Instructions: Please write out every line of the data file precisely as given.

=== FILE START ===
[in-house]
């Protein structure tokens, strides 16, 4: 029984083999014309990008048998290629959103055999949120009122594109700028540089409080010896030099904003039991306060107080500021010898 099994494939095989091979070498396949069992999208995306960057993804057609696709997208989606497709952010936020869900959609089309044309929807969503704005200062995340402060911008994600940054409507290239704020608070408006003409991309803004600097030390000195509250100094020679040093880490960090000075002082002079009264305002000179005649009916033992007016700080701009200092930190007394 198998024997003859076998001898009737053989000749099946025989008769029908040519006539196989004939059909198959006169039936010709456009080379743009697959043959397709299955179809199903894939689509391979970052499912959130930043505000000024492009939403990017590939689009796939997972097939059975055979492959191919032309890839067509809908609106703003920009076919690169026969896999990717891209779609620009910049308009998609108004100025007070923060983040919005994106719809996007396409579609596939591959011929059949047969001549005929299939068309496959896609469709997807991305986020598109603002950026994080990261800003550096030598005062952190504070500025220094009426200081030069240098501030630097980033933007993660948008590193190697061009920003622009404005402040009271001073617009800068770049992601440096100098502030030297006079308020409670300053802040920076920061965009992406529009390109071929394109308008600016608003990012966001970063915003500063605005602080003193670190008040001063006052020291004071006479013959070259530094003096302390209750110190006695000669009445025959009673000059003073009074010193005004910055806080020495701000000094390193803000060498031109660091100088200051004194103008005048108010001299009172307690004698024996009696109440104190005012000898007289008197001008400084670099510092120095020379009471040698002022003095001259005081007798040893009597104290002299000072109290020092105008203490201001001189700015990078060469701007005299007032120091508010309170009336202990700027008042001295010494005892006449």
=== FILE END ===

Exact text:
[in-house]
């Protein structure tokens, strides 16, 4: 029984083999014309990008048998290629959103055999949120009122594109700028540089409080010896030099904003039991306060107080500021010898 099994494939095989091979070498396949069992999208995306960057993804057609696709997208989606497709952010936020869900959609089309044309929807969503704005200062995340402060911008994600940054409507290239704020608070408006003409991309803004600097030390000195509250100094020679040093880490960090000075002082002079009264305002000179005649009916033992007016700080701009200092930190007394 198998024997003859076998001898009737053989000749099946025989008769029908040519006539196989004939059909198959006169039936010709456009080379743009697959043959397709299955179809199903894939689509391979970052499912959130930043505000000024492009939403990017590939689009796939997972097939059975055979492959191919032309890839067509809908609106703003920009076919690169026969896999990717891209779609620009910049308009998609108004100025007070923060983040919005994106719809996007396409579609596939591959011929059949047969001549005929299939068309496959896609469709997807991305986020598109603002950026994080990261800003550096030598005062952190504070500025220094009426200081030069240098501030630097980033933007993660948008590193190697061009920003622009404005402040009271001073617009800068770049992601440096100098502030030297006079308020409670300053802040920076920061965009992406529009390109071929394109308008600016608003990012966001970063915003500063605005602080003193670190008040001063006052020291004071006479013959070259530094003096302390209750110190006695000669009445025959009673000059003073009074010193005004910055806080020495701000000094390193803000060498031109660091100088200051004194103008005048108010001299009172307690004698024996009696109440104190005012000898007289008197001008400084670099510092120095020379009471040698002022003095001259005081007798040893009597104290002299000072109290020092105008203490201001001189700015990078060469701007005299007032120091508010309170009336202990700027008042001295010494005892006449």